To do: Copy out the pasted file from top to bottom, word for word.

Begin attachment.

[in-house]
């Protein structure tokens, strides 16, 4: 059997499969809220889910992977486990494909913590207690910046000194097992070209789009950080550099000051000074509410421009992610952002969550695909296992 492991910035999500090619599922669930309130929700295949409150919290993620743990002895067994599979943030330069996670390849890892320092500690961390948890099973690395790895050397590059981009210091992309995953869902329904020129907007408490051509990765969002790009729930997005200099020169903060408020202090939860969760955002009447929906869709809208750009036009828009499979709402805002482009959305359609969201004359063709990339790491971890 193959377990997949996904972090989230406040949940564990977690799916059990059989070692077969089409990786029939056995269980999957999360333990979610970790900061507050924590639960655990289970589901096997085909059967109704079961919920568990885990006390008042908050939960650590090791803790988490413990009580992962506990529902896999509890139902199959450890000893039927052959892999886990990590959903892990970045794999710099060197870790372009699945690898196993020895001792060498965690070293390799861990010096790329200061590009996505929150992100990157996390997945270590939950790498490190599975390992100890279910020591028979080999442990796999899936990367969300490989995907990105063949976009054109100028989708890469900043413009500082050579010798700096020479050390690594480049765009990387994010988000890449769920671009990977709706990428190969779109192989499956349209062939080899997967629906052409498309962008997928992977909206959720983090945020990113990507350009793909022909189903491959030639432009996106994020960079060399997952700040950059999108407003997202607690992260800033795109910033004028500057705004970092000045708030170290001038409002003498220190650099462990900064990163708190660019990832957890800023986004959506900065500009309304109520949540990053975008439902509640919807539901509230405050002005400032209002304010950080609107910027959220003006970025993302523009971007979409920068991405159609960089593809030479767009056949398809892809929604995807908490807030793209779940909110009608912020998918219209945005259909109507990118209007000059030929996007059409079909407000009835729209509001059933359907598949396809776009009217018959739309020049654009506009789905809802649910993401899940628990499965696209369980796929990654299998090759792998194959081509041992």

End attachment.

[in-house]
């Protein structure tokens, strides 16, 4: 059997499969809220889910992977486990494909913590207690910046000194097992070209789009950080550099000051000074509410421009992610952002969550695909296992 492991910035999500090619599922669930309130929700295949409150919290993620743990002895067994599979943030330069996670390849890892320092500690961390948890099973690395790895050397590059981009210091992309995953869902329904020129907007408490051509990765969002790009729930997005200099020169903060408020202090939860969760955002009447929906869709809208750009036009828009499979709402805002482009959305359609969201004359063709990339790491971890 193959377990997949996904972090989230406040949940564990977690799916059990059989070692077969089409990786029939056995269980999957999360333990979610970790900061507050924590639960655990289970589901096997085909059967109704079961919920568990885990006390008042908050939960650590090791803790988490413990009580992962506990529902896999509890139902199959450890000893039927052959892999886990990590959903892990970045794999710099060197870790372009699945690898196993020895001792060498965690070293390799861990010096790329200061590009996505929150992100990157996390997945270590939950790498490190599975390992100890279910020591028979080999442990796999899936990367969300490989995907990105063949976009054109100028989708890469900043413009500082050579010798700096020479050390690594480049765009990387994010988000890449769920671009990977709706990428190969779109192989499956349209062939080899997967629906052409498309962008997928992977909206959720983090945020990113990507350009793909022909189903491959030639432009996106994020960079060399997952700040950059999108407003997202607690992260800033795109910033004028500057705004970092000045708030170290001038409002003498220190650099462990900064990163708190660019990832957890800023986004959506900065500009309304109520949540990053975008439902509640919807539901509230405050002005400032209002304010950080609107910027959220003006970025993302523009971007979409920068991405159609960089593809030479767009056949398809892809929604995807908490807030793209779940909110009608912020998918219209945005259909109507990118209007000059030929996007059409079909407000009835729209509001059933359907598949396809776009009217018959739309020049654009506009789905809802649910993401899940628990499965696209369980796929990654299998090759792998194959081509041992």